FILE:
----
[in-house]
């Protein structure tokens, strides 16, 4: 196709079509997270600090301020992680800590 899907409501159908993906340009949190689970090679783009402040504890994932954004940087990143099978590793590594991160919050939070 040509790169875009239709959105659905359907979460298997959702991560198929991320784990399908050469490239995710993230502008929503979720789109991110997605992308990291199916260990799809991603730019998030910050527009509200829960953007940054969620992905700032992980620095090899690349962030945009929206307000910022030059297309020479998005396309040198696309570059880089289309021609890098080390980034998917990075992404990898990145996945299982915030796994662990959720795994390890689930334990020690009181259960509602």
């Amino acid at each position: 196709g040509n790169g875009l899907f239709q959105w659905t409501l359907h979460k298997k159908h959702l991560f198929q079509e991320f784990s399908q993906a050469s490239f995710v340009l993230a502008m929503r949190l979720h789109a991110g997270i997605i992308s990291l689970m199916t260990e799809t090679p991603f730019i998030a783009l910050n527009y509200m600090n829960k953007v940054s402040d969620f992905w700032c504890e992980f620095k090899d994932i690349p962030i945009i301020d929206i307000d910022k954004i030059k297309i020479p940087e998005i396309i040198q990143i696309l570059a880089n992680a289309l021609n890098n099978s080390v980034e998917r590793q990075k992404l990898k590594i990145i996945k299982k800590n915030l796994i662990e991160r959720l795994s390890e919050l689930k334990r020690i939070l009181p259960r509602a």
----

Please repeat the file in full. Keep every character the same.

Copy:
[in-house]
């Protein structure tokens, strides 16, 4: 196709079509997270600090301020992680800590 899907409501159908993906340009949190689970090679783009402040504890994932954004940087990143099978590793590594991160919050939070 040509790169875009239709959105659905359907979460298997959702991560198929991320784990399908050469490239995710993230502008929503979720789109991110997605992308990291199916260990799809991603730019998030910050527009509200829960953007940054969620992905700032992980620095090899690349962030945009929206307000910022030059297309020479998005396309040198696309570059880089289309021609890098080390980034998917990075992404990898990145996945299982915030796994662990959720795994390890689930334990020690009181259960509602």
């Amino acid at each position: 196709g040509n790169g875009l899907f239709q959105w659905t409501l359907h979460k298997k159908h959702l991560f198929q079509e991320f784990s399908q993906a050469s490239f995710v340009l993230a502008m929503r949190l979720h789109a991110g997270i997605i992308s990291l689970m199916t260990e799809t090679p991603f730019i998030a783009l910050n527009y509200m600090n829960k953007v940054s402040d969620f992905w700032c504890e992980f620095k090899d994932i690349p962030i945009i301020d929206i307000d910022k954004i030059k297309i020479p940087e998005i396309i040198q990143i696309l570059a880089n992680a289309l021609n890098n099978s080390v980034e998917r590793q990075k992404l990898k590594i990145i996945k299982k800590n915030l796994i662990e991160r959720l795994s390890e919050l689930k334990r020690i939070l009181p259960r509602a």